Read more alumni reflections in the English Department’s “Letters to a Young English Major” series.
Dear LMU English Major,
I hope this letter finds you well—not too overwhelmed by midterms, finals, or papers—and with enough time in your schedule to still take a sunset walk along the bluff. I suppose this leads to the first thing I want to say: don’t over-commit. It can be incredibly difficult to say no to opportunities, especially when the university is encouraging you to do everything, to try everything. But there is a difference between doing and trying. Freshman year is certainly the year to try many things, but once you reach your sophomore and junior years, listen to what is important. And organize your time so that you can honor those things that truly seize you.
Congratulations! By majoring in English, you have already chosen one worthwhile way to spend your time. LMU’s English Department has outstanding faculty, and a rigorous, yet highly enjoyable, curriculum. Hopefully, at some point you will find yourself experiencing speechless wonder in one of your classes. Let this wonder take you places. Talk to professors outside of class. Ask questions that won’t be on the final exam. It is too easy to focus on the end goal, on wanting that A. However, like the sunset walk along the bluff, your real growth will occur along the way. Try and be present to it.
Now I suppose I should talk a bit about what happens after graduation. It will be different for you than it was for me, but one thing we will share is some degree of uncertainty. Sometimes even overwhelming uncertainty. But within this uncertainty, there is so much potential for growth. I am currently in the Peace Corps, teaching English in the eastern part of rural Zambia. From coping with the local language barrier, to learning how to navigate cultural norms, to grappling with the lived difference between a developing and developed nation, I still wake up every morning to a lot of uncertainty. But I am no longer afraid of it, and have found that my major sustains me in unexpected ways.
My favorite thing I read at LMU was William Wordsworth’s “The Brothers.” It chronicles how rapidly a way of life—in this instance, the rural life of Wordsworth’s youth—can be lost when the surrounding world starts to radically change. I think about this poem a lot here in Zambia and sometimes feel like I am living inside parts of it. What I am saying is that, like a text, you never know how the different parts of your life will be in conversation with each other. My life at LMU and my experiences as an English major are all at play here in Zambia. Perhaps what I have learned most is that English, whether we like it or not, is the language of power. To know how to control this language is an invaluable skill. Use it well.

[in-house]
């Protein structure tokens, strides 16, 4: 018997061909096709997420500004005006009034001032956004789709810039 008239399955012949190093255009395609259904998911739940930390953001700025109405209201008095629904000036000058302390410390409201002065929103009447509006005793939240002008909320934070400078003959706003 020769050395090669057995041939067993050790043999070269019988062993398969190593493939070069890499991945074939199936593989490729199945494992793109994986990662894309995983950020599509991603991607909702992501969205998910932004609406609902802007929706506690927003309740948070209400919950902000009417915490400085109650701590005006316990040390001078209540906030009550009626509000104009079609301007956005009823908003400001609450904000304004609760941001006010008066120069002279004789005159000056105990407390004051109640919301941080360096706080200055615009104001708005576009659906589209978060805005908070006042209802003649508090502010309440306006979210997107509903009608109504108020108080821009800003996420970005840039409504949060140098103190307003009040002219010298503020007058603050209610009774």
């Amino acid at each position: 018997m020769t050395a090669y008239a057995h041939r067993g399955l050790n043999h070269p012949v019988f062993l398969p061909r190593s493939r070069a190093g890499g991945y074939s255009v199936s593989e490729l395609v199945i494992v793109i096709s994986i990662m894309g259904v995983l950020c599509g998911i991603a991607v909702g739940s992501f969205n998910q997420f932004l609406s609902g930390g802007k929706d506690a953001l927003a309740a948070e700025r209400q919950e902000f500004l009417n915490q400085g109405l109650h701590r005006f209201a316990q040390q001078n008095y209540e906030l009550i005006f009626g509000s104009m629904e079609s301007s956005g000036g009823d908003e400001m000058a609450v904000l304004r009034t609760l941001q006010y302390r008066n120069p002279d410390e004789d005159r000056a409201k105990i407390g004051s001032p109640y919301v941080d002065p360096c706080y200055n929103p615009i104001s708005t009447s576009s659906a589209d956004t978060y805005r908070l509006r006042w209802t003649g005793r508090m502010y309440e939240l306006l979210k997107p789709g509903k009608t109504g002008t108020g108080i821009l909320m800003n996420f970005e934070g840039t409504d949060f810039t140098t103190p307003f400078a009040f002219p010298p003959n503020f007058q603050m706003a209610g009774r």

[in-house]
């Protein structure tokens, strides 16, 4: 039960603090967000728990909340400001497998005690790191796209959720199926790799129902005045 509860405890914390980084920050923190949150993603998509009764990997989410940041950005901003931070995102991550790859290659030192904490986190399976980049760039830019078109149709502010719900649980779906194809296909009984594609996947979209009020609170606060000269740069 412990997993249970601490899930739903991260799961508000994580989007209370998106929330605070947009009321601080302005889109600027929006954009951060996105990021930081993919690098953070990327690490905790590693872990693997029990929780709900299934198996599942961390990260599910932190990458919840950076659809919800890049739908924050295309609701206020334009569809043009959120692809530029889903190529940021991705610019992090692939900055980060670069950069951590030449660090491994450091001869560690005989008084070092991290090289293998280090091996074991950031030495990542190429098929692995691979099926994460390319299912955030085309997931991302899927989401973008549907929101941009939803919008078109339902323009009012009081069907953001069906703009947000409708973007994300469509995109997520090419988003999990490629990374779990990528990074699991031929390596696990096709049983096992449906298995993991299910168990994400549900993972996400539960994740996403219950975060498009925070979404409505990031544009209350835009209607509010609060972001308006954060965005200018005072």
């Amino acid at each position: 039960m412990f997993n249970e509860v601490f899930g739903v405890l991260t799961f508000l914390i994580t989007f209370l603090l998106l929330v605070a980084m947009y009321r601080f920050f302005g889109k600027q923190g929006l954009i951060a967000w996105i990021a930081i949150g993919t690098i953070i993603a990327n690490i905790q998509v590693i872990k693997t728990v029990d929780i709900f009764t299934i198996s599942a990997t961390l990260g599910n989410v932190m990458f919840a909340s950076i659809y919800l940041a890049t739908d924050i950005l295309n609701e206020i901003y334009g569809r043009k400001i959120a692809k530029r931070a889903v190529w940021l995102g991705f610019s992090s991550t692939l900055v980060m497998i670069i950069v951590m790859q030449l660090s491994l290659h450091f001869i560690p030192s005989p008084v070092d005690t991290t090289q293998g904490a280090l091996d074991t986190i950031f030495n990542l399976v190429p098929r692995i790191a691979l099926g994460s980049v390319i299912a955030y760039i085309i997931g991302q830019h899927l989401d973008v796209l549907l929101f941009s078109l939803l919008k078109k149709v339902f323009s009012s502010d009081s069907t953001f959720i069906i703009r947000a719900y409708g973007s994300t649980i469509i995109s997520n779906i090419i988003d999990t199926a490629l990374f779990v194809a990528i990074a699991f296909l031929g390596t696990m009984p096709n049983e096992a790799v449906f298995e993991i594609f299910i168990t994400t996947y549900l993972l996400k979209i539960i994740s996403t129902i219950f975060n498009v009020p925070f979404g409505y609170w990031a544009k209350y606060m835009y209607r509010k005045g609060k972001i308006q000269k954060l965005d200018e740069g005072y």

The note I will end on is not about English or post-graduation, but about friendship. No one will know you like your friends in college. You will go through things together that only happen during your college years. I wish you laughter, growth, and a lot of openness. If college life is hectic, post-graduate life is even more so. Only now, your friends are no longer at the end of the hall. So be intentional about fostering friendships that will last many years after graduation. If you’re like me, you will meet one or two of them in an English class. I wish you all the best and many, many walks along the bluff.
Class of 2014
Mimi Jacobie is a Peace Corps volunteer in East Zambia. She is currently learning the local language, discovering the complexities of the Zambian education system, and awaiting the onset of mango season.
Are you an LMU alumnus/a whose English degree has served you well? Contact Professor Kelly Younger to submit your “Letter to a Young English Major.”